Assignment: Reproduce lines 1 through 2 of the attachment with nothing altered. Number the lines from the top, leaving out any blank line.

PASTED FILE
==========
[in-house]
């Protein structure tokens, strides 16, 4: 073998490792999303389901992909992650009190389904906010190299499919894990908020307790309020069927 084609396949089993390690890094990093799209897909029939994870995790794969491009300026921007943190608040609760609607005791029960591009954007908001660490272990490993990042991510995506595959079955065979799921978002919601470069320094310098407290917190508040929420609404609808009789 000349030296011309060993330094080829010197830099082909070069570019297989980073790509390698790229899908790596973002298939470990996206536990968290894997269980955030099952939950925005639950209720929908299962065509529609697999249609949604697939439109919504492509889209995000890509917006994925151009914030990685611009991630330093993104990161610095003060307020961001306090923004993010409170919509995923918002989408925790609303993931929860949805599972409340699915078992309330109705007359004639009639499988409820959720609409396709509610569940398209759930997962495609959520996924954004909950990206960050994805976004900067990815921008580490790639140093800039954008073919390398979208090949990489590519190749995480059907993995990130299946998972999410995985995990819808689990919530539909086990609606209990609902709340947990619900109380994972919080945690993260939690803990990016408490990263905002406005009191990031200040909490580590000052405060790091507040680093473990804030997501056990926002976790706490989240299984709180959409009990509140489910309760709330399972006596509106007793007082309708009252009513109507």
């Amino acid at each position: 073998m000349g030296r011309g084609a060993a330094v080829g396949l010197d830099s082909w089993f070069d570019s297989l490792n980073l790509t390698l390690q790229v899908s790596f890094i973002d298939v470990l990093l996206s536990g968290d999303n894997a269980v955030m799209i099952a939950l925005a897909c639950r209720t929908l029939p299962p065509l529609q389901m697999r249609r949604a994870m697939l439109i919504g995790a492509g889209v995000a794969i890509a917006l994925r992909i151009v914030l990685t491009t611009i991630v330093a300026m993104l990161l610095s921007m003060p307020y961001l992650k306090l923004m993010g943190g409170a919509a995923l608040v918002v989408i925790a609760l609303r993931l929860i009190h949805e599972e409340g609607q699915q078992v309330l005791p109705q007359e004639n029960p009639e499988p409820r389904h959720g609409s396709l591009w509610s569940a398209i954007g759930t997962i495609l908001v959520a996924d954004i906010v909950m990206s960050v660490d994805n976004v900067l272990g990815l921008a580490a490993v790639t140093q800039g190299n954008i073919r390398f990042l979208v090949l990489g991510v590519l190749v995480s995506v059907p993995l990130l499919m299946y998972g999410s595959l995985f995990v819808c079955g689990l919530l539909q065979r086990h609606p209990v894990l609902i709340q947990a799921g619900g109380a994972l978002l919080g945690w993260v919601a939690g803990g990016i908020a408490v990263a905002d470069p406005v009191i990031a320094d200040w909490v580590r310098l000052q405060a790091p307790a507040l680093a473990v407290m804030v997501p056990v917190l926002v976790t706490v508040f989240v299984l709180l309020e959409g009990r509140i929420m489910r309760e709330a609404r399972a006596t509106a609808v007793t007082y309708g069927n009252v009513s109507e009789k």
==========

[in-house]
């Protein structure tokens, strides 16, 4: 073998490792999303389901992909992650009190389904906010190299499919894990908020307790309020069927 084609396949089993390690890094990093799209897909029939994870995790794969491009300026921007943190608040609760609607005791029960591009954007908001660490272990490993990042991510995506595959079955065979799921978002919601470069320094310098407290917190508040929420609404609808009789 000349030296011309060993330094080829010197830099082909070069570019297989980073790509390698790229899908790596973002298939470990996206536990968290894997269980955030099952939950925005639950209720929908299962065509529609697999249609949604697939439109919504492509889209995000890509917006994925151009914030990685611009991630330093993104990161610095003060307020961001306090923004993010409170919509995923918002989408925790609303993931929860949805599972409340699915078992309330109705007359004639009639499988409820959720609409396709509610569940398209759930997962495609959520996924954004909950990206960050994805976004900067990815921008580490790639140093800039954008073919390398979208090949990489590519190749995480059907993995990130299946998972999410995985995990819808689990919530539909086990609606209990609902709340947990619900109380994972919080945690993260939690803990990016408490990263905002406005009191990031200040909490580590000052405060790091507040680093473990804030997501056990926002976790706490989240299984709180959409009990509140489910309760709330399972006596509106007793007082309708009252009513109507």